Monday, November 17, 2008
Cast: Shia Labeouf, Michelle Monaghan, Billy Bob Thornton, Rosario Dawson
Director: D J Caruso
Runtime: 118 min.
Genre: Action, Thriller
Preposterous could apply not only for a shining new example, and while it is at it it might also do well to apply for a new definition. That would be Eagle Eye, and the film on its end could do well if it could tag along a handy warning that those who don’t have the stomach for the outrageous absurdity in store ought to stay away from the premises. It all starts slow, a preposterous development every five minutes and it accelerates so bad as the ending comes near piling one absurdity over another in gigantic heaps that you might wonder if plausible is a possible synonym. Don’t ask me why but I still want to recommend it, because if there was one element going for it, it is that it scampers along at one hell of a pace. So fast, sometimes you wonder if slow is a possible synonym.
Eagle Eye borrows from a thousand, probably a million different sources. You would smell the distinct stink of North by Northwest and 2001, and maybe some Enemy of the State. It is grateful enough to have one of its system operators named Bowman, and I appreciate that. I would have appreciated it even more if the system in place, a possible replica of HAL, did watch the Kubrick masterpiece. I mean, you might wonder the whole way that why doesn’t anybody summon the balls to actually shove something up the system’s you know where. Bad stuff stack up so high that and the odds against a happy all-live-peacefully victory at the end seem so insurmountable you wonder if defeat is a possible synonym. But that doesn’t end up the case for you will find yourself aghast because everything resolves neatly and that stockpile is shattered to pieces courtesy someone actually shoving up something like a rod somewhere. As in, manual intervention. So neat, you wonder if absolute mess is a possible synonym.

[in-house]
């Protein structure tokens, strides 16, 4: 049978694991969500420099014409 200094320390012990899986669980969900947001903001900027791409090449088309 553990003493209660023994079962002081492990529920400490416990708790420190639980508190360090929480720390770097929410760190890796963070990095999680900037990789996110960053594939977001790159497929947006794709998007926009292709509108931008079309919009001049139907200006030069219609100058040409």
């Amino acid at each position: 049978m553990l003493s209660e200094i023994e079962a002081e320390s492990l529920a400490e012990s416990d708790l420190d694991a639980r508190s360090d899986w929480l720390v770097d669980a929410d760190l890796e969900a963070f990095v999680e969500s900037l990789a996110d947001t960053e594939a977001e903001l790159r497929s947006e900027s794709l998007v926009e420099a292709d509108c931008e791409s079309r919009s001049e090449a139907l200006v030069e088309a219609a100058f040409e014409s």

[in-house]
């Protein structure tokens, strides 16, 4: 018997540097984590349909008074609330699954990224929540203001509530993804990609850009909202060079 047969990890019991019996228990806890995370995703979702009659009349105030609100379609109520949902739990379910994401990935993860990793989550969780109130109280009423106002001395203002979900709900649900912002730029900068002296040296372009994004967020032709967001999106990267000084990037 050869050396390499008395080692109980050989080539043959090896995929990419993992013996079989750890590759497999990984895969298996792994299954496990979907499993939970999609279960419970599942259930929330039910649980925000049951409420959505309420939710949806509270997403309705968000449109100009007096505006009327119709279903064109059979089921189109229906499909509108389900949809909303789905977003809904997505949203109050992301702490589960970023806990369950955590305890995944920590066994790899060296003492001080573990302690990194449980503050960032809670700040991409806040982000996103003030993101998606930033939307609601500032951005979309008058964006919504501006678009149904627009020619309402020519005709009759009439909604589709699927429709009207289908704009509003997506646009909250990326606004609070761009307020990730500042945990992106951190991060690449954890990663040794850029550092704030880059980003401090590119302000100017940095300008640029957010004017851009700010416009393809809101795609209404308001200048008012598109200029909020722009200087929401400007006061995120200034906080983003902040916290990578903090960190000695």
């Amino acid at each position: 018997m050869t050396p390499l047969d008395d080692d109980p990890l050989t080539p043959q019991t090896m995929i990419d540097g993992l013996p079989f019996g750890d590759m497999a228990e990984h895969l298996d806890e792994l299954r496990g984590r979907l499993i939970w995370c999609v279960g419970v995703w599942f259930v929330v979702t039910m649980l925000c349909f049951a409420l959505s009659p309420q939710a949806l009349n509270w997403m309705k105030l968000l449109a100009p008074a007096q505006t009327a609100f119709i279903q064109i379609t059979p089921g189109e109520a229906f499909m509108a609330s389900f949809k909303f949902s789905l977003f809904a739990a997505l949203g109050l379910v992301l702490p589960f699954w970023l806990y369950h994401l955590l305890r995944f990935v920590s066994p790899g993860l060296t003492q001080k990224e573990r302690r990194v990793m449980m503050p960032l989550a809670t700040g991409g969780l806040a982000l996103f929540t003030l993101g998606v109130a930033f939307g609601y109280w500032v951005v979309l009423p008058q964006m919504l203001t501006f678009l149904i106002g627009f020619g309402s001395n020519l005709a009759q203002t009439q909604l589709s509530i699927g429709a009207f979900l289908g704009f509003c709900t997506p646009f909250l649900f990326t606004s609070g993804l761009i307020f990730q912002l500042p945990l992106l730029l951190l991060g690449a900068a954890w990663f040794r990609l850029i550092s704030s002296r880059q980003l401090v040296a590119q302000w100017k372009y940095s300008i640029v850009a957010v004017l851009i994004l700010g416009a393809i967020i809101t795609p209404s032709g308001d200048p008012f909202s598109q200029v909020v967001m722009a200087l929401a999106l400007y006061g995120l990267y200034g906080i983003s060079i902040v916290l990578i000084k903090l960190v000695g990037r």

Jerry Shaw is a copy boy, sorry a copy associate was it, and he is kinda like trekking through life. Tragedy strikes when his twin brother, and the better son, dies in a midnight accident. You see, this is a scenario where there’s a lot of potential for mistaken identity when it comes to twins, more so when the deceased happened to work for the counterintelligence. Jerry enters his rooms and finds that it has metamorphosed into what can only be termed a miniature high tech military warehouse, with weapons all over the place. He is stunned, you know, as he should be, when he gets a phone call from somebody to run away ASAP. Don’t ask why that somebody took the pains to ship all that stuff into Jerry’s house only to ask of him to run. Never mind. Jerry doesn’t listen because he is too busy being stunned. The FBI drop in from the skies and the roofs and the windows (anywhere but the door), and he is installed in an interrogation room. Enter Badass FBI agent Thomas Morgan (Billy Bob Thornton) whose end of the deal is to talk straight and funny, and declare to Jerry that he is a “shitload” of trouble. Got it man. Got it real straight.